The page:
In all, UGA's athletic teams have won 38 national team championships, beginning with the football program's crown in 1942. Additionally, Georgia student-athletes have won a total of 171 national individual titles, starting with back-to-back wins in 1936-37 by Forrest "Spec" Towns in the 120-yard hurdles. On a regional scale, UGA teams have won 143 Southeastern Conference team titles.

The national success of UGA teams is reflected in the Director's Cup, a relatively new competition that measures a school's overall performance in a given year. Using a scoring system that awards points according to a team's national finish, Georgia has fared exceedingly well in all 19 years of Director's Cup standings. Bulldog teams, in fact, have top-20 finishes in each of the past 15 years, including top-5 showings on three occasions: 1999 (2nd), 2001 (3rd) and 2004 (5th).

--- Academic Excellence --------------------------------

Terry Hoage

Led by its football program, Georgia has also built a record of success in the classroom. The College Sports Information Directors of America (CoSIDA) sponsors the most comprehensive program for honoring classroom excellence with its Academic All-America teams. Since 1960, UGA student-athletes have earned a total of 111 CoSIDA Academic All-America appointments (14th among all Division I schools) including 56 first-team honors. Terry Hoage, an All-America defensive back in 1982-83, was inducted into the CoSIDA Academic All-America Hall of Fame in 2004.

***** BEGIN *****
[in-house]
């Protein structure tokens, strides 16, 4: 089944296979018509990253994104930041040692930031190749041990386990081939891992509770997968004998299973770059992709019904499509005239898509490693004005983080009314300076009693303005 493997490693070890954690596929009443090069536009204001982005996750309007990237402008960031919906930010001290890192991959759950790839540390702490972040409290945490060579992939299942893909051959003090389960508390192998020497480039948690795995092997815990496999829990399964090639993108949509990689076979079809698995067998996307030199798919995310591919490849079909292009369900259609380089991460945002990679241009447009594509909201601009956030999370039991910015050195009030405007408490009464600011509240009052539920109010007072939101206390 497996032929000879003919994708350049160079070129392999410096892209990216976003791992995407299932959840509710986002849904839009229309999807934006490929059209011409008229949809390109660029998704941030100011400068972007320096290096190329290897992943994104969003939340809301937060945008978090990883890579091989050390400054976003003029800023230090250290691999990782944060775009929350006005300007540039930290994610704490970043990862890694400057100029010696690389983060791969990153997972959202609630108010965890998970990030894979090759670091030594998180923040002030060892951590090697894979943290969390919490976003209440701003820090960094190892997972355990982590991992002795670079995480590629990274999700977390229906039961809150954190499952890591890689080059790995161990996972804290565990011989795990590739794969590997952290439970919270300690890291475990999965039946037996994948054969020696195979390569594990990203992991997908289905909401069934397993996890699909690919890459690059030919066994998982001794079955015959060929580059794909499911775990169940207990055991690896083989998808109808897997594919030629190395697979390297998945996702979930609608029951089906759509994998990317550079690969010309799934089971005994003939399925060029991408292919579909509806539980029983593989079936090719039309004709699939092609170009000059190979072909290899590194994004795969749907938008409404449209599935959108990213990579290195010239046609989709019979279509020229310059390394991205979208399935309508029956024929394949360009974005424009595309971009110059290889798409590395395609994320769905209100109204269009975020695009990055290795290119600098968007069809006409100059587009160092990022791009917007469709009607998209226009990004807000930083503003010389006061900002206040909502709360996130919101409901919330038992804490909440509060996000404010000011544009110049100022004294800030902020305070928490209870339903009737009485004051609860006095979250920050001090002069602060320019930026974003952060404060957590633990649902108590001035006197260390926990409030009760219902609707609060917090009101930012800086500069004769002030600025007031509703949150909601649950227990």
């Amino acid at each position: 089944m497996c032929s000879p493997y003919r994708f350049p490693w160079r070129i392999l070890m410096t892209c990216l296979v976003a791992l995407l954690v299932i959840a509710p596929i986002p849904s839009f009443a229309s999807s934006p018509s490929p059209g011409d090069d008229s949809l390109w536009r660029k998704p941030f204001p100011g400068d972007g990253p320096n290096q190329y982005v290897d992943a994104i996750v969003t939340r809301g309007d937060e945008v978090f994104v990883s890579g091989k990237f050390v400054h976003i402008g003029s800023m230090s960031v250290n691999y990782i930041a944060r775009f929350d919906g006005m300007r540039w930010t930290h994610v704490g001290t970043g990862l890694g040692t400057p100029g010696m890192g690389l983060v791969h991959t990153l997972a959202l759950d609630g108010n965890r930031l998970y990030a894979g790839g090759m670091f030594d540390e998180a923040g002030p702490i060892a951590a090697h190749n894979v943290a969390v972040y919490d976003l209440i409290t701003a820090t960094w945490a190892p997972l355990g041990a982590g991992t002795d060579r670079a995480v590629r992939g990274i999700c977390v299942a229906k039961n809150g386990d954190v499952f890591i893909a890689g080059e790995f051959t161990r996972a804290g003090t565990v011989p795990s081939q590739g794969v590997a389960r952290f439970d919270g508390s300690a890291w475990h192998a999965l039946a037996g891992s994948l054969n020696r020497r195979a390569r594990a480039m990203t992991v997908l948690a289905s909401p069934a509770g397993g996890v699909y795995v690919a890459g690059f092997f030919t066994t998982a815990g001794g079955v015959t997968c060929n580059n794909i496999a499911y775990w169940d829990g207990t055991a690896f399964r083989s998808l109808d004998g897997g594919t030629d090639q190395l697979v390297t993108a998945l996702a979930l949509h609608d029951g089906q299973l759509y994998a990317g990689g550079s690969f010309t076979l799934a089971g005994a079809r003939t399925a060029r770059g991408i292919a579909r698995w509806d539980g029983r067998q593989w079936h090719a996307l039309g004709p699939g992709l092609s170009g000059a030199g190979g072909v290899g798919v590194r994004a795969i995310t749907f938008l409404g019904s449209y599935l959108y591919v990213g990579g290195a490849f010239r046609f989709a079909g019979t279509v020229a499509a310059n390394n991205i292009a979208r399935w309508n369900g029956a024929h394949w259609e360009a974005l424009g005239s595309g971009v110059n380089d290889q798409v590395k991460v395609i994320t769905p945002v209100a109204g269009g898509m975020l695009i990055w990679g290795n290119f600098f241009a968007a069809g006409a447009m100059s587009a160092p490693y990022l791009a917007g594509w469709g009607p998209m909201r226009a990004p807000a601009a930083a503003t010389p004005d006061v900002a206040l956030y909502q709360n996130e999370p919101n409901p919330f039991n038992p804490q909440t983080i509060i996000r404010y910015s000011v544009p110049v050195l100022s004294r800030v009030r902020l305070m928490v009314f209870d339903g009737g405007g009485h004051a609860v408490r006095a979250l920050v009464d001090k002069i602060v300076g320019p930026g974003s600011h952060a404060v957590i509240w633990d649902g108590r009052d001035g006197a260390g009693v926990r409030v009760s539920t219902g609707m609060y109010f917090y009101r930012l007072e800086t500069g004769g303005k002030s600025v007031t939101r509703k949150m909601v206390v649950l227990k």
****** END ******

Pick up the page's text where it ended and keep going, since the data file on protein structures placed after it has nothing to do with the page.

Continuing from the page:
In addition, Georgia student-athletes have earned 56 NCAA Post-Graduate Scholarships, fifth-most among all member institutions. Thirteen of those were awarded to Bulldog football players, who have also earned 12 post-graduate scholarships through the National Football Foundation.

--- International Stage --------------------------------

Teresa Edward and Katrina McClain

Many UGA athletes and coaches have brought great notoriety to their school as participants in the Olympics. These competitors have not only won 27 total medals, including 16 golds, but many have distinguished themselves in others ways as well. Spec Towns brought home a gold medal from the 1936 Games in Berlin by winning the 110-meter high hurdles. Bulldog All-American Teresa Edwards remains the only basketball player, male or female, to compete in five Olympiads, from which she took home three gold medals. She has also served in a pair of distinguished, non-competing roles: as Olympic oath-taker (1996) and chef de mission for the 2012 U.S. Olympic Team. Former UGA swimmer Sheila Taormina competed in four Olympic Games, beginning in 1996 as a gold medal-winning member of the 800-meter freestyle relay team. She returned in both Sydney and Athens as a triathlete and, incredibly, in Beijing as a U.S. entry in the Pentathlon. Georgia swimming coach Jack Bauerle has also participated in two Olympiads: in 2000 as a U.S. team assistant and in 2008 as the U.S. Women's Swim Team head coach.

At the 2012 Games in London, Allison Schmitt became the first-ever gold medalist in an individual event when she won the women's 200-meter freestyle race. It was the first of five medals for Schmitt in London and one of seven overall for UGA representatives.